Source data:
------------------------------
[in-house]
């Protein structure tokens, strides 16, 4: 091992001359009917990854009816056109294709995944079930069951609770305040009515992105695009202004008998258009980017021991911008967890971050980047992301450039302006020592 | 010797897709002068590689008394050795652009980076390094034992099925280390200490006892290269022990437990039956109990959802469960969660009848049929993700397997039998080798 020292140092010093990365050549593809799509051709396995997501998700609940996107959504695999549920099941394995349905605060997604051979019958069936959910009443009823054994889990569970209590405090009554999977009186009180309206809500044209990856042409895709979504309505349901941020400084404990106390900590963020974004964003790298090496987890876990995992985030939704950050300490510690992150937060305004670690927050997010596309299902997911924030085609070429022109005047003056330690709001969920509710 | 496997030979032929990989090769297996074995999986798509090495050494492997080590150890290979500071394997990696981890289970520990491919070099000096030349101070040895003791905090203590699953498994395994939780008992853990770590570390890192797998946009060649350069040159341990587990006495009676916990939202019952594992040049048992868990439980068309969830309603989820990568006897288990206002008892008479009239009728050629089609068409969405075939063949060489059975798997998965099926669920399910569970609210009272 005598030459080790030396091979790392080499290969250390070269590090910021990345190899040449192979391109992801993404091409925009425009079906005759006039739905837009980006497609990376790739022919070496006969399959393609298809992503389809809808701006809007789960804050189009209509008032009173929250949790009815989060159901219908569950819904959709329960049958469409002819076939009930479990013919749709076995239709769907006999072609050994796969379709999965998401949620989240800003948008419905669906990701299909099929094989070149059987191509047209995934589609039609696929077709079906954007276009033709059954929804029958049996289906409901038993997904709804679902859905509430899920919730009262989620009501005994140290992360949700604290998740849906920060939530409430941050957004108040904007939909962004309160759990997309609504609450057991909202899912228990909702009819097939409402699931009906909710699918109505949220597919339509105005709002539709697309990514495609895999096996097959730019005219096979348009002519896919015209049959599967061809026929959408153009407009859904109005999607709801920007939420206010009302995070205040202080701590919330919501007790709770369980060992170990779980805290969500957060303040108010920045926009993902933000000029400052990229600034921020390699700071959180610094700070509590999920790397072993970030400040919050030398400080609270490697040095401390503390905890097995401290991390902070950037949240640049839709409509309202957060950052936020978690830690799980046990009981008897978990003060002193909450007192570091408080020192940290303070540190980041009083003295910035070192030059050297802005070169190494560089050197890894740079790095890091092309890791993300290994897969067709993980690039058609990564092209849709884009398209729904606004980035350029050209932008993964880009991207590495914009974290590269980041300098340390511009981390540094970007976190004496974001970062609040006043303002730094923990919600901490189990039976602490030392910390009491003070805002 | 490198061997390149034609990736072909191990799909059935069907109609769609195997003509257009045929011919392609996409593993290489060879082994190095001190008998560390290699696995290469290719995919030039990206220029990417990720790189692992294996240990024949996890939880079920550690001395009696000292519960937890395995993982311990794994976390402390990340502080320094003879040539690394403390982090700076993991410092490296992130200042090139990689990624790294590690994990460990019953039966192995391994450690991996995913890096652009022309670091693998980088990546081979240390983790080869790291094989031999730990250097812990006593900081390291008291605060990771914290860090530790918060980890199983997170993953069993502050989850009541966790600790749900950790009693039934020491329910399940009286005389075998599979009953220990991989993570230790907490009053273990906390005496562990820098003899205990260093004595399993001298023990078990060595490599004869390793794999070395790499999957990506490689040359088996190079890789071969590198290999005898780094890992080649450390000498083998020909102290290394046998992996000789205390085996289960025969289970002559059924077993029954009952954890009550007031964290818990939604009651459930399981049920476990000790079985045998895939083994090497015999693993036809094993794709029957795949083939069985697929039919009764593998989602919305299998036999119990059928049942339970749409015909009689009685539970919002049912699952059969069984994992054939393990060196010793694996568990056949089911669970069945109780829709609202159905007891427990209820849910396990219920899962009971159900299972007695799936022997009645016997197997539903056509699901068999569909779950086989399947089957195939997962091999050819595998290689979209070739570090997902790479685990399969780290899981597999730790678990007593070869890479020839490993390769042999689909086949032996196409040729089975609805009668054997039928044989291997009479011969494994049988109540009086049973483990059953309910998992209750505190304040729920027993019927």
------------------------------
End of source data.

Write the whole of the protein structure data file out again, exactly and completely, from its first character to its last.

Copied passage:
[in-house]
């Protein structure tokens, strides 16, 4: 091992001359009917990854009816056109294709995944079930069951609770305040009515992105695009202004008998258009980017021991911008967890971050980047992301450039302006020592 | 010797897709002068590689008394050795652009980076390094034992099925280390200490006892290269022990437990039956109990959802469960969660009848049929993700397997039998080798 020292140092010093990365050549593809799509051709396995997501998700609940996107959504695999549920099941394995349905605060997604051979019958069936959910009443009823054994889990569970209590405090009554999977009186009180309206809500044209990856042409895709979504309505349901941020400084404990106390900590963020974004964003790298090496987890876990995992985030939704950050300490510690992150937060305004670690927050997010596309299902997911924030085609070429022109005047003056330690709001969920509710 | 496997030979032929990989090769297996074995999986798509090495050494492997080590150890290979500071394997990696981890289970520990491919070099000096030349101070040895003791905090203590699953498994395994939780008992853990770590570390890192797998946009060649350069040159341990587990006495009676916990939202019952594992040049048992868990439980068309969830309603989820990568006897288990206002008892008479009239009728050629089609068409969405075939063949060489059975798997998965099926669920399910569970609210009272 005598030459080790030396091979790392080499290969250390070269590090910021990345190899040449192979391109992801993404091409925009425009079906005759006039739905837009980006497609990376790739022919070496006969399959393609298809992503389809809808701006809007789960804050189009209509008032009173929250949790009815989060159901219908569950819904959709329960049958469409002819076939009930479990013919749709076995239709769907006999072609050994796969379709999965998401949620989240800003948008419905669906990701299909099929094989070149059987191509047209995934589609039609696929077709079906954007276009033709059954929804029958049996289906409901038993997904709804679902859905509430899920919730009262989620009501005994140290992360949700604290998740849906920060939530409430941050957004108040904007939909962004309160759990997309609504609450057991909202899912228990909702009819097939409402699931009906909710699918109505949220597919339509105005709002539709697309990514495609895999096996097959730019005219096979348009002519896919015209049959599967061809026929959408153009407009859904109005999607709801920007939420206010009302995070205040202080701590919330919501007790709770369980060992170990779980805290969500957060303040108010920045926009993902933000000029400052990229600034921020390699700071959180610094700070509590999920790397072993970030400040919050030398400080609270490697040095401390503390905890097995401290991390902070950037949240640049839709409509309202957060950052936020978690830690799980046990009981008897978990003060002193909450007192570091408080020192940290303070540190980041009083003295910035070192030059050297802005070169190494560089050197890894740079790095890091092309890791993300290994897969067709993980690039058609990564092209849709884009398209729904606004980035350029050209932008993964880009991207590495914009974290590269980041300098340390511009981390540094970007976190004496974001970062609040006043303002730094923990919600901490189990039976602490030392910390009491003070805002 | 490198061997390149034609990736072909191990799909059935069907109609769609195997003509257009045929011919392609996409593993290489060879082994190095001190008998560390290699696995290469290719995919030039990206220029990417990720790189692992294996240990024949996890939880079920550690001395009696000292519960937890395995993982311990794994976390402390990340502080320094003879040539690394403390982090700076993991410092490296992130200042090139990689990624790294590690994990460990019953039966192995391994450690991996995913890096652009022309670091693998980088990546081979240390983790080869790291094989031999730990250097812990006593900081390291008291605060990771914290860090530790918060980890199983997170993953069993502050989850009541966790600790749900950790009693039934020491329910399940009286005389075998599979009953220990991989993570230790907490009053273990906390005496562990820098003899205990260093004595399993001298023990078990060595490599004869390793794999070395790499999957990506490689040359088996190079890789071969590198290999005898780094890992080649450390000498083998020909102290290394046998992996000789205390085996289960025969289970002559059924077993029954009952954890009550007031964290818990939604009651459930399981049920476990000790079985045998895939083994090497015999693993036809094993794709029957795949083939069985697929039919009764593998989602919305299998036999119990059928049942339970749409015909009689009685539970919002049912699952059969069984994992054939393990060196010793694996568990056949089911669970069945109780829709609202159905007891427990209820849910396990219920899962009971159900299972007695799936022997009645016997197997539903056509699901068999569909779950086989399947089957195939997962091999050819595998290689979209070739570090997902790479685990399969780290899981597999730790678990007593070869890479020839490993390769042999689909086949032996196409040729089975609805009668054997039928044989291997009479011969494994049988109540009086049973483990059953309910998992209750505190304040729920027993019927």